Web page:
(This column was published in its original form in Comics & Games Retailer #120, February 2002. It has ben altered slightly for the purposes of this use.)
Long-time retailers share the hard knocks of experience
I get a lot of questions from people about what it takes to open and run a comic book retail store. In this column, Im sharing my advice and that of some of my retailing colleagues.
First up is Phil Boyle, owner of the Coliseum of Comics chain of stores in Florida, with a list of things he wishes he had when he first got into the business nearly 20 years ago:
A sound business model for growth. No map means no direction.
A system to track every aspect of sales and expenses. I have this now and wonder how I ever made Dime One without it.
An employee handbook. Not only what my employees should do, but what I should expect of them, what they should expect of me, and the ramifications if either one of us doesn't follow through.
A screening process for hiring employees. I've spent a LOT of good money on bad employees.
Time. I never seemed to have enough time to get all the things done promotion-wise that I wanted to do. I'm still working on some great ideas from 1991 that I haven't had time to develop.
A comparison basis. I'm human and not a slug so I have a bit of a competitive nature. I want to know how I'm doing in comparison to other comic stores.
An advocate. When small, I was always treated like... well, a small account. This was deserved as I was a small account but many small accounts may actually have some good input.
More guts. Sounds odd now but I had a real problem being stepped on by customers and businesses that I dealt with in the early days. I always had this feeling that my $100 wasn't as good as someone else's $100. Real odd, but I think I've gotten over that. Throwing a distributor out of my store a few years after I started helped me to gain some confidence in this area.
Later in the same thread, Jim Hanley, "figurehead" from Jim Hanleys Universe (with stores in Manhattan and Staten Island, New York), related some of his thoughts on the critical components to being a successful comic book retailer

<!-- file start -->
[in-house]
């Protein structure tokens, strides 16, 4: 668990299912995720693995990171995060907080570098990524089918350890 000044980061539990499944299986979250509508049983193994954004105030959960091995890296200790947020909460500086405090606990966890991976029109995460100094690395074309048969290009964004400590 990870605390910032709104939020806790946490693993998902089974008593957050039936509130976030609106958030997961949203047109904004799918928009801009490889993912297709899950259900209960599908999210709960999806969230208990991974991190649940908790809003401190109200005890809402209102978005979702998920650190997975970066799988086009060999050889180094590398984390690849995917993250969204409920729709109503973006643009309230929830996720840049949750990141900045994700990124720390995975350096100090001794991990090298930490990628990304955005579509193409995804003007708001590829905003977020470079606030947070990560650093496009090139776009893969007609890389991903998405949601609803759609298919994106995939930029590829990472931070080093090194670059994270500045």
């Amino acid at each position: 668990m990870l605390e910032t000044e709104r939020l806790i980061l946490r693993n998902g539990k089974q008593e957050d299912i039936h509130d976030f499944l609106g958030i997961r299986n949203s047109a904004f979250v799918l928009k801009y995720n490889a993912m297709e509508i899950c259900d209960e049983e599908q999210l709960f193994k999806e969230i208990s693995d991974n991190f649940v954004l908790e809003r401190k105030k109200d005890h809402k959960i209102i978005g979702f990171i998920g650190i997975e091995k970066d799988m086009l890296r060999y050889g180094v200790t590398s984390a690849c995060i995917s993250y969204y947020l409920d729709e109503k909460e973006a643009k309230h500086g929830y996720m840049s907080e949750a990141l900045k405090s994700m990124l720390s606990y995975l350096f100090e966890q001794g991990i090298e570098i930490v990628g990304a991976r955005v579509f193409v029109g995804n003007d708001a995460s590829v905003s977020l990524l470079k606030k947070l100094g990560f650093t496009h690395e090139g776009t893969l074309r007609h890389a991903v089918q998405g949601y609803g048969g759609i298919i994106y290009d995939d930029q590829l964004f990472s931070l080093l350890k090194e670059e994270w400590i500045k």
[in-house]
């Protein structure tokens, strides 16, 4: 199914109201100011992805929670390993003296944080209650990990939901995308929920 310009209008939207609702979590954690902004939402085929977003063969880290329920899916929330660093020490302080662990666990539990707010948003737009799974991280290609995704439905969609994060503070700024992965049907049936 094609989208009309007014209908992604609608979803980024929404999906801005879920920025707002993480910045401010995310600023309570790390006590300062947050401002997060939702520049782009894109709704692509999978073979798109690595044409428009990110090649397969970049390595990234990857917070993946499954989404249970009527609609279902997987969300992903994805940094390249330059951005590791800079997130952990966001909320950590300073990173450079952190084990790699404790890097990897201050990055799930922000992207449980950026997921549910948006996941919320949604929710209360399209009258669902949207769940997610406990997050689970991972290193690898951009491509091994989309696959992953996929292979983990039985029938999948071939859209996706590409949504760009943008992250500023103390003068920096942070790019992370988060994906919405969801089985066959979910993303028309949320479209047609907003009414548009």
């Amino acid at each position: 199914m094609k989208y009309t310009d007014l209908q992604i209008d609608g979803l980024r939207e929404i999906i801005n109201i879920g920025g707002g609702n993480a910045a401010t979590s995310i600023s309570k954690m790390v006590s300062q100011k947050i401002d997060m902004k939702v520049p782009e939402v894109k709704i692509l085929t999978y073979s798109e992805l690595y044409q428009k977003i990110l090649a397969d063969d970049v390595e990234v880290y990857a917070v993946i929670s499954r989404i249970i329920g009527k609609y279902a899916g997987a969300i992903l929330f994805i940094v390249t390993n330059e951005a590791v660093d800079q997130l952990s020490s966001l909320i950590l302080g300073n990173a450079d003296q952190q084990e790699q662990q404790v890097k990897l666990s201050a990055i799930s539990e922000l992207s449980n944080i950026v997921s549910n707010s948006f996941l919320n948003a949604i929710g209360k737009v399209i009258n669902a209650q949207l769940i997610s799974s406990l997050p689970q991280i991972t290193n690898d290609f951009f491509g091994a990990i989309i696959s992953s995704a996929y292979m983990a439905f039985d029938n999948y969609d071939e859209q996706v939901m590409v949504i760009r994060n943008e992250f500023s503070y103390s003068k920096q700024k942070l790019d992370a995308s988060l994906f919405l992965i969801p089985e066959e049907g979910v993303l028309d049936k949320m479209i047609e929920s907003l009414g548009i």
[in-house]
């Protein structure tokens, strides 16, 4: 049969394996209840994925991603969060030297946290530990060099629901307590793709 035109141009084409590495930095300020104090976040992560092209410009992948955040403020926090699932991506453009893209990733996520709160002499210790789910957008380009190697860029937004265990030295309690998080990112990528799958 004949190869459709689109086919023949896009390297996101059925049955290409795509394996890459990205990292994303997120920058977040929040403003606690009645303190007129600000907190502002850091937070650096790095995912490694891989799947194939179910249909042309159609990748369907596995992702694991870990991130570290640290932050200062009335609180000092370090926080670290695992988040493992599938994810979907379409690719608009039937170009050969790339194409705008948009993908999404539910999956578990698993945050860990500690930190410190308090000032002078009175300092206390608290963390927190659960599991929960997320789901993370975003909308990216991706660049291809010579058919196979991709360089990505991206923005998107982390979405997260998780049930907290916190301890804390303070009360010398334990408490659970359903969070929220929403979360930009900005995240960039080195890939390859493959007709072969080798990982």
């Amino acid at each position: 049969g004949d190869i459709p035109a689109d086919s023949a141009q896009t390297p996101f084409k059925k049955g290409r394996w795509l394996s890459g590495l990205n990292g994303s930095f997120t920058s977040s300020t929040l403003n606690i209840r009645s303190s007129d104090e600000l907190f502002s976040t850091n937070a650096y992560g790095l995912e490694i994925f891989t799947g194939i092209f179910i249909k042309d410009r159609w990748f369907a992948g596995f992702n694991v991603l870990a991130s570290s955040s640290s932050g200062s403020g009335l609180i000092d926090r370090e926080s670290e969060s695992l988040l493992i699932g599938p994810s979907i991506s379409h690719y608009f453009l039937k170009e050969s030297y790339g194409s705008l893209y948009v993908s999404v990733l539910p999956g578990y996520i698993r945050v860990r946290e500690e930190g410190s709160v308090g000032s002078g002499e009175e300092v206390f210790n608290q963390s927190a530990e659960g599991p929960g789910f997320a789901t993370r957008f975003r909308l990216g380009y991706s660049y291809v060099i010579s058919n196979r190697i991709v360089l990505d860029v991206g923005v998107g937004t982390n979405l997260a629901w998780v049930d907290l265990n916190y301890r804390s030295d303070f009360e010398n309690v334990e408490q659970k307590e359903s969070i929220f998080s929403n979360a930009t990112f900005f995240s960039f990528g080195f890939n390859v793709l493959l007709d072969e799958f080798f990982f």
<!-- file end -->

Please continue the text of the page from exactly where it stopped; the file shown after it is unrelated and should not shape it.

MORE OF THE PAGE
I think a commitment to serving your customers is the priority. This is not necessarily giving them everything they want. It has to do with keeping promises and, as such, being careful what promises you make. One of my mentors, Bob Horak, always said that customers will take you at your word, so if you say you're open until 10:00, you can't go home at 9:30 because there's a hot game on Monday Night Football.
Scrupulous honesty. If Diamond sends you 25 copies of something you ordered 24 of, call that in, just the way you call in the shortages. It doesn't matter what rationalization you make, when you ignore the golden rule, you dishonor yourself and invite your employees to steal from you. If you ask them to steal for you, why shouldn't they be allowed to steal from you?
Imagination. Making the leap from having a job where someone else makes the decisions, to making them all yourself is not something that rewards timidity. If your dream is to get your comics for free and have enough left over for a Big Mac and a Big Gulp, as Carol Kalish famously put it, you won't enjoy this. You have to have outsized dreams to achieve greatness. (At least that's what I'm told. Not having achieved it, I assume that I've just been rubbing the lamp in the wrong direction.)
A willingness to take risk. Not insane risk, like guys I knew back in the B&W boom, who lived to get a corner on a book, trying to guess what the next hot comic would be from the title and a two sentence description in a distributor catalogue. I'm talking about being willing to try things that are not guaranteed sales. You don't do this because you are "supporting" any publisher or manufacturer. You do it because that's the way to build a business. If you are just opening so your customers can buy things they are already getting, why do they need you?
A willingness to do the math. All sorts of outlandish decisions get made because comics retailers are either afraid of math or think it's unimportant. If you pay 50% more for a product than your competitor and sell it for 20% less, you are advised to have a rich uncle. A very rich uncle.